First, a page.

Those who've followed me this far know of my great love for New Mexico, a love I expect will return. But for now it feels like revisiting an old flame who, though still a beauty, has lost some of her charm. And the mind naturally turns to the form of another, who, in times of better and worse, long warmed the bed.

On the turntable: '"Collector's History of Classic Jazz"
On the nighttable: W. Sometset Maugham, "The Gentleman in the Parlour"

Sunday, April 25, 2010

Sunday Papers: Jiantung

"Studying the Way is like planting a tree -- if you cut it just when it branches out, it can be used for firewood; if you cut it when it's about to reach full growth, it can be used for rafters; if you cut it when it's somewhat stronger, it can be used for beams; if you cut it when it's old and huge, it can be used for pillars."

On the turntable: Bjork, "Post"

Friday, April 23, 2010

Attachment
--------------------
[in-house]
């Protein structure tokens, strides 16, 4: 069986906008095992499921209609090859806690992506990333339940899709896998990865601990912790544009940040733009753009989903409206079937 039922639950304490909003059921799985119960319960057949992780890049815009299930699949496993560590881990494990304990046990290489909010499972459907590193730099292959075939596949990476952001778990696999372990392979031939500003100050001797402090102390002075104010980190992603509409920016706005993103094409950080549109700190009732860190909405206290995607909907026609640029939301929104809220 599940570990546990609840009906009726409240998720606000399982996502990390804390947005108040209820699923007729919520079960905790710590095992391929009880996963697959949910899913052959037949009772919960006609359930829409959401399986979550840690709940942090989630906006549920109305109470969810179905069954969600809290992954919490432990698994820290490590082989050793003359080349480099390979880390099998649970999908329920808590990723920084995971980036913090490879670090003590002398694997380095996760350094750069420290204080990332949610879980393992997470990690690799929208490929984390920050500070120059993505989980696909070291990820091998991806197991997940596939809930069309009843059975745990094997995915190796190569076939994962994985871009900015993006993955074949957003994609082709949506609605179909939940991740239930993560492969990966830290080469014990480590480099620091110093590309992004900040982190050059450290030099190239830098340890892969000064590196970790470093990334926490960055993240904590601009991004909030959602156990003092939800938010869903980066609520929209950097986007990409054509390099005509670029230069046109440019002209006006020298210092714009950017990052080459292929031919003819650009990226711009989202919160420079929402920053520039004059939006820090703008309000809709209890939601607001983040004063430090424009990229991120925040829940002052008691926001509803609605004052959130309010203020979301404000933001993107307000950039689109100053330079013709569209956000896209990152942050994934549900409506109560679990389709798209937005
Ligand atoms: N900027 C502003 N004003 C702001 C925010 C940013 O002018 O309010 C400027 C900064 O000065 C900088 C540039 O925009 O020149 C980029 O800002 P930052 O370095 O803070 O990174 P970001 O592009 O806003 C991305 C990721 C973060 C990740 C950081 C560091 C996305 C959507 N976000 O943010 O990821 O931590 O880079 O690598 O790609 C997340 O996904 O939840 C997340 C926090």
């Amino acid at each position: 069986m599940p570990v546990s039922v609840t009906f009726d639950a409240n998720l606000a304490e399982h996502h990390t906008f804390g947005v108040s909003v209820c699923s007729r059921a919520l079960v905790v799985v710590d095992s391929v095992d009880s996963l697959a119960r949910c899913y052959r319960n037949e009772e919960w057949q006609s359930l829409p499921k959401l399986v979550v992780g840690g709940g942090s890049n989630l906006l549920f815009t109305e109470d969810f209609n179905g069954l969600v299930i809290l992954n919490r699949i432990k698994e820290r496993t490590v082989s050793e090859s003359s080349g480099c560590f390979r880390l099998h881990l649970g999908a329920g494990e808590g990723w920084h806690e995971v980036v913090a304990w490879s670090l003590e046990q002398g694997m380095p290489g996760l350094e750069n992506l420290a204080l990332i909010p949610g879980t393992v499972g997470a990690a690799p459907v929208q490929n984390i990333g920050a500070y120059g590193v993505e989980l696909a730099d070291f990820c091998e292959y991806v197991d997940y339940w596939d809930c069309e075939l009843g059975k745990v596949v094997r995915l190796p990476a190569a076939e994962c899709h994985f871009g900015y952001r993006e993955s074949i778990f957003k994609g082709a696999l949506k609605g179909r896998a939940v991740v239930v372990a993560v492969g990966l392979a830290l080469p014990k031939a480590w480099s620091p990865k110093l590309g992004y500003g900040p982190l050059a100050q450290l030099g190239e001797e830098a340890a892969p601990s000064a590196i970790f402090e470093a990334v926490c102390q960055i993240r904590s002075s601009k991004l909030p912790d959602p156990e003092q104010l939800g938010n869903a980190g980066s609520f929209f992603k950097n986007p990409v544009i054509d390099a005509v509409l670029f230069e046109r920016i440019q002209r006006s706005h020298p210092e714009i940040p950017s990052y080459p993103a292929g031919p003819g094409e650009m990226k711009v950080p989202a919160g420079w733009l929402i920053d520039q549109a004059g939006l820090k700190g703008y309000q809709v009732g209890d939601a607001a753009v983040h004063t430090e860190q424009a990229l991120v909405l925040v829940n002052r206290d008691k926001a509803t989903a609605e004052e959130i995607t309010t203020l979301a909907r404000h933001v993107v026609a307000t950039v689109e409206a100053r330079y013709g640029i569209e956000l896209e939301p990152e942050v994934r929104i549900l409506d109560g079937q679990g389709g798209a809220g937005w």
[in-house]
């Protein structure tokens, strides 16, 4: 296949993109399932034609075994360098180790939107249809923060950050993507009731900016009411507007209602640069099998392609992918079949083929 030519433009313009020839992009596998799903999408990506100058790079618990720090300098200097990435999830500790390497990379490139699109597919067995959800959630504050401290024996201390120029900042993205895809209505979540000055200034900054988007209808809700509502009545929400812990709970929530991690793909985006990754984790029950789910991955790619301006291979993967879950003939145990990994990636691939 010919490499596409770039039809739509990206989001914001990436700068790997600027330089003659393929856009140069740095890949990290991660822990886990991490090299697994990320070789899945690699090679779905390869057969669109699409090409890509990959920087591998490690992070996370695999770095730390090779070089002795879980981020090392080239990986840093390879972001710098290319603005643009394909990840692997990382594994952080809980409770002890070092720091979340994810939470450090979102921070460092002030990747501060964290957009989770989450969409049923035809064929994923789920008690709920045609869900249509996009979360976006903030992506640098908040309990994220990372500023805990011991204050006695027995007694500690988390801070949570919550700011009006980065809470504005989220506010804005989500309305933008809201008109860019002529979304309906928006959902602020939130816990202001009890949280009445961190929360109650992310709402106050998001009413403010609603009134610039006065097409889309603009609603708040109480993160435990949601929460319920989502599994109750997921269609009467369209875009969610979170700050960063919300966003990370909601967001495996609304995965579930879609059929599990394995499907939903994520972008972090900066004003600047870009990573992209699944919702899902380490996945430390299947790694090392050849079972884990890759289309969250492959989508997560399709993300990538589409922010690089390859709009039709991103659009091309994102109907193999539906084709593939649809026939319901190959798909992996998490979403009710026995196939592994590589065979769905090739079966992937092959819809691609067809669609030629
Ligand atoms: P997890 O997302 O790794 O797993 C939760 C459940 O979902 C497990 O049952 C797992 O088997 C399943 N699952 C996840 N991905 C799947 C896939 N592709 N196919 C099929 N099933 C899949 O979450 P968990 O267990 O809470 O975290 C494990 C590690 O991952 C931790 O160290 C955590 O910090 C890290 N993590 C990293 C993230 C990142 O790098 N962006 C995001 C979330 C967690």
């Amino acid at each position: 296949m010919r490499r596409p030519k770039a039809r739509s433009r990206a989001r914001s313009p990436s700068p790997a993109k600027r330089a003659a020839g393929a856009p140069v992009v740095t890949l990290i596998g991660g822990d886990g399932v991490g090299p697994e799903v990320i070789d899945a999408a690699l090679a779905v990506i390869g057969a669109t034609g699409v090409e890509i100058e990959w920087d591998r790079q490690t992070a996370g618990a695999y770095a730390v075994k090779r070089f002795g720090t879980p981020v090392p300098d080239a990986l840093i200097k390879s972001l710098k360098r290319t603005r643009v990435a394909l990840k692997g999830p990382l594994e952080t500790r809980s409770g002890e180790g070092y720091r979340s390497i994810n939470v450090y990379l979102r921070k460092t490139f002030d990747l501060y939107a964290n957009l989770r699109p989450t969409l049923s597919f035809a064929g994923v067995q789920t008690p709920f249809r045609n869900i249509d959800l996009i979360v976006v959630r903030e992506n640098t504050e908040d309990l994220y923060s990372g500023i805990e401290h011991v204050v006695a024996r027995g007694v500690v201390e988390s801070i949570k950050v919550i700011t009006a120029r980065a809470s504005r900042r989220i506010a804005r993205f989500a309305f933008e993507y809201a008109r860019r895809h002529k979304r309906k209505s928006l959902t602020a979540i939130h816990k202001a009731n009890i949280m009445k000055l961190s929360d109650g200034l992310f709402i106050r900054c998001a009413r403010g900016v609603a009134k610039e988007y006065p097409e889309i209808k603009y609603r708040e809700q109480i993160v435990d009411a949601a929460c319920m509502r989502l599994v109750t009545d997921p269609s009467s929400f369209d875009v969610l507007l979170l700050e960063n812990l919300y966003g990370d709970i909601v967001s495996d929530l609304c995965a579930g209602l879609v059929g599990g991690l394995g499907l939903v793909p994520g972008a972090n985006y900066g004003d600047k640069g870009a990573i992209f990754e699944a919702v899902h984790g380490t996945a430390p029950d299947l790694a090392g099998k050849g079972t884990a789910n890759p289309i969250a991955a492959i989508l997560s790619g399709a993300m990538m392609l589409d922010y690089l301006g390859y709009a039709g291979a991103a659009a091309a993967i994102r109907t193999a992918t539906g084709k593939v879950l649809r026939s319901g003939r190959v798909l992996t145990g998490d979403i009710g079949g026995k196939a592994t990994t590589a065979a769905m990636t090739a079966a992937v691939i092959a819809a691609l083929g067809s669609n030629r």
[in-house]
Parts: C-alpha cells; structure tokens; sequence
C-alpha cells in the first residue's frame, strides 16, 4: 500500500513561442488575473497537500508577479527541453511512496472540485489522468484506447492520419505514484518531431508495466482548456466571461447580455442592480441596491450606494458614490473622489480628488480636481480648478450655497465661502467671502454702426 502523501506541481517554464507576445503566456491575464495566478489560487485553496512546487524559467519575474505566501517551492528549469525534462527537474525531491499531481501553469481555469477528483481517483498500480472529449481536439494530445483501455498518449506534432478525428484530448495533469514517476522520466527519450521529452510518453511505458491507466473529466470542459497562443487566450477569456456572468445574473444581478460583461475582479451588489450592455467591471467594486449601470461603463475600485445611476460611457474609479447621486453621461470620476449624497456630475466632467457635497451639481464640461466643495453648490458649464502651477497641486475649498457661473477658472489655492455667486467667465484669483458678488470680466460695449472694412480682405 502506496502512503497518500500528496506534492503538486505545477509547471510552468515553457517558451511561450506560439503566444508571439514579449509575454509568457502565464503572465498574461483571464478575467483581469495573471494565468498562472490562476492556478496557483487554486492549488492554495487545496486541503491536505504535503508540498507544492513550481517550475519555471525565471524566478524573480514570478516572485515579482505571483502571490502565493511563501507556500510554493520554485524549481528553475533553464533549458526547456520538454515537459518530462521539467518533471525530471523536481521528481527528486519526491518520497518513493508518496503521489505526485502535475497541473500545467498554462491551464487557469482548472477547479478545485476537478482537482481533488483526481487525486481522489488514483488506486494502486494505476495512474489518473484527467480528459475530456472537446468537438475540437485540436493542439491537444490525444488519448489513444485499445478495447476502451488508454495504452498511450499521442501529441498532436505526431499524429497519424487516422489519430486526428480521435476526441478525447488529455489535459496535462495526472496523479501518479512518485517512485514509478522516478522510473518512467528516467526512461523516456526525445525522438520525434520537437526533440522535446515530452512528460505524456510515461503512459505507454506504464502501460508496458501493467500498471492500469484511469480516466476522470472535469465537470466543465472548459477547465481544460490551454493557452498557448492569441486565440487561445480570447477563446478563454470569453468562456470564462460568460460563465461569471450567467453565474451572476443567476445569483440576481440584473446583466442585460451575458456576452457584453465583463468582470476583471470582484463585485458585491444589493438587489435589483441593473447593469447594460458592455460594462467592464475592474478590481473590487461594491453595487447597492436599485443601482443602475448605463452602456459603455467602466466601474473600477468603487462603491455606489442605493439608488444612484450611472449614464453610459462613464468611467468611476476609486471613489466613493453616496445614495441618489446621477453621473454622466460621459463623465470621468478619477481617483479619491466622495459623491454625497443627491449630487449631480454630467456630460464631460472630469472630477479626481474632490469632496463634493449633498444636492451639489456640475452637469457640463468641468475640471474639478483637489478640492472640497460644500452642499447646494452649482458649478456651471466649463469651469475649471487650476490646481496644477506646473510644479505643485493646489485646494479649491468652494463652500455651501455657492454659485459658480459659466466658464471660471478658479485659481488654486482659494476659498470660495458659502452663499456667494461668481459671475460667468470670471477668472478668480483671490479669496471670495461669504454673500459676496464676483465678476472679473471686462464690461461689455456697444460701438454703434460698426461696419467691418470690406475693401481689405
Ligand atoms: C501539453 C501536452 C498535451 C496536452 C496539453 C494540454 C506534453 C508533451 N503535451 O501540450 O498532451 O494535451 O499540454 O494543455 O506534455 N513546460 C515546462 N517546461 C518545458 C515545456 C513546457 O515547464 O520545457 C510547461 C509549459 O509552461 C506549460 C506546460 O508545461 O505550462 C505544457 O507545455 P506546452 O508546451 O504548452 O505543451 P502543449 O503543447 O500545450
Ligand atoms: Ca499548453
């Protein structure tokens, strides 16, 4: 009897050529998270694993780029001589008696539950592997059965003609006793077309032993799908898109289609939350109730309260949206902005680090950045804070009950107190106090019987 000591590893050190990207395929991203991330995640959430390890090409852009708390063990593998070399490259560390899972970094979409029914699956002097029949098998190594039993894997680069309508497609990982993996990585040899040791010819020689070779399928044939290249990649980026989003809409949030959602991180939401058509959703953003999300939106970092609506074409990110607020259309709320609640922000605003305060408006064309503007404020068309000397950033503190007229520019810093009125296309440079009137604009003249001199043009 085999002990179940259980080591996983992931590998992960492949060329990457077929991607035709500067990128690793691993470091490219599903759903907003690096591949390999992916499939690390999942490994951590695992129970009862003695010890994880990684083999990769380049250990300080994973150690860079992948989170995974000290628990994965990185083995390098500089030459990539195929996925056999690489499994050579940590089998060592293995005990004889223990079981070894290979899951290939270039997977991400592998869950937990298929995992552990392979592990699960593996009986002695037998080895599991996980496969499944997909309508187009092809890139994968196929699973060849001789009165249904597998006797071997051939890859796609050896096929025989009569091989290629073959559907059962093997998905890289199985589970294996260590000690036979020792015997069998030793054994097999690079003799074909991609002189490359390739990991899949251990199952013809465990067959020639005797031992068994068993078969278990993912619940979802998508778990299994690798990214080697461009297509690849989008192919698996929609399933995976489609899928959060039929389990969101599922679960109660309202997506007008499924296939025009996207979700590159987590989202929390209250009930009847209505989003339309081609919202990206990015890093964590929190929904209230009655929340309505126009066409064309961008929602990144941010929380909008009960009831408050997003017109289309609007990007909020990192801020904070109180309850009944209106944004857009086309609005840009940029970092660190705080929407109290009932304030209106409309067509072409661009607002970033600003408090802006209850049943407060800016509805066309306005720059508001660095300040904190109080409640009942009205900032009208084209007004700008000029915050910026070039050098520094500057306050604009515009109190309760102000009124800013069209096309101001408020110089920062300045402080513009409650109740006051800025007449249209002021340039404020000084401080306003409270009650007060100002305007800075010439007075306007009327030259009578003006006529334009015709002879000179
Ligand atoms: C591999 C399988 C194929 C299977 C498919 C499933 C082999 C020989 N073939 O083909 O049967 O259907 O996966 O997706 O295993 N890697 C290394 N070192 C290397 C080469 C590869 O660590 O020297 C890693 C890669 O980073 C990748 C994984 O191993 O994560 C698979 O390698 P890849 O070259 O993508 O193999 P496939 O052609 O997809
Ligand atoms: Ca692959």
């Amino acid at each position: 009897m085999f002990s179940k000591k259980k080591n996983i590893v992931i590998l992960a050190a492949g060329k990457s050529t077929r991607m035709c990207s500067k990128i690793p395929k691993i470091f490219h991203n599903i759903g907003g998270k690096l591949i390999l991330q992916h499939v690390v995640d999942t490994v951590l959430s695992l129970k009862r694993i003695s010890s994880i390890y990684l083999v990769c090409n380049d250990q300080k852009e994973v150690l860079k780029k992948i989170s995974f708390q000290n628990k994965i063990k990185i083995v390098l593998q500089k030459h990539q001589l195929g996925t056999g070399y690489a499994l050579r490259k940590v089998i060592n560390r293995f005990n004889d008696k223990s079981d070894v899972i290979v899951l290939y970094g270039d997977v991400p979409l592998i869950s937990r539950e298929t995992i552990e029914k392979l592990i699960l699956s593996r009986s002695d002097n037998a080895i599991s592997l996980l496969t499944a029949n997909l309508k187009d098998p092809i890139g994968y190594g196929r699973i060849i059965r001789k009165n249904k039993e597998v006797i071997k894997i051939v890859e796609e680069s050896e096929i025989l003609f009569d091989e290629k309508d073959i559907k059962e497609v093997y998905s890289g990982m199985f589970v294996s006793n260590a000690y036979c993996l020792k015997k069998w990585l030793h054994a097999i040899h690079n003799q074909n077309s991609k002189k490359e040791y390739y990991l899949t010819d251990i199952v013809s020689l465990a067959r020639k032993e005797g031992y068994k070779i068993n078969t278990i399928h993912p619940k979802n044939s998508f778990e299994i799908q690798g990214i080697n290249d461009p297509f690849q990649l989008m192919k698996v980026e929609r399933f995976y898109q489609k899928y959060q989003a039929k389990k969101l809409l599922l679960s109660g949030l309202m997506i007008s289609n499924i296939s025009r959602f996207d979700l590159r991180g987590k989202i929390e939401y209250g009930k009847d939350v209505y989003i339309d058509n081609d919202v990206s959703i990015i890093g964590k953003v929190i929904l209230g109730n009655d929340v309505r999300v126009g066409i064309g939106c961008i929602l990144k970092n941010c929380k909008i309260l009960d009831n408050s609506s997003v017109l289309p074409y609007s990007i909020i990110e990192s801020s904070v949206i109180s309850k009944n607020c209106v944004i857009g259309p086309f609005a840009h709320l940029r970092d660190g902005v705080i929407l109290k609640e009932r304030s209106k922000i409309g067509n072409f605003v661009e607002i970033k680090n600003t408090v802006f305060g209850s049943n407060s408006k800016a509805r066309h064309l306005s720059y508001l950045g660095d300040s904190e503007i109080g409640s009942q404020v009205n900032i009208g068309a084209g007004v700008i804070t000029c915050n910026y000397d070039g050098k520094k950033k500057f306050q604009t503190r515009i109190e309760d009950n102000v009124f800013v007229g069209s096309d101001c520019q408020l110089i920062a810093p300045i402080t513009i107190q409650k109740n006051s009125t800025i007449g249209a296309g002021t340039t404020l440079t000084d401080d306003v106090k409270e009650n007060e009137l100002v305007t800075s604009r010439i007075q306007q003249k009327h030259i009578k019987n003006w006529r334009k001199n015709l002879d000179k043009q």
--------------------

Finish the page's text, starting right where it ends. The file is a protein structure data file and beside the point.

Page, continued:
Tokai Shizen Hoedown Revisited

Last summer, I had planned to sort through the TSH posts and edit them into something of a guide to the hike. But time and life stuff got in the way. I was further urged on by a New Years email from Wes asking for more info. Finally, I got it together.

Most of the posts are the same, with some slight editing. I also tried to fill in the blanks here and there, since I didn't write up the North Kyoto parts that we previously hiked as the Kyoto Isshū Trail. Most importantly, I listed all the resources I used.

Overall, it still reads less like a guide than a cynical travel piece. But, as the only English information out there, I hope it is helpful

Tokai Shizen Hoedown

On the turntable: "Backbeat" (OST)

Thursday, April 22, 2010

Earth Day

Morning in short-sleeves,
Evening in the snow.

Even on her day,
Old Mother shows off some tricks.

On the turntable: "Sky Dancing"

Tuesday, April 20, 2010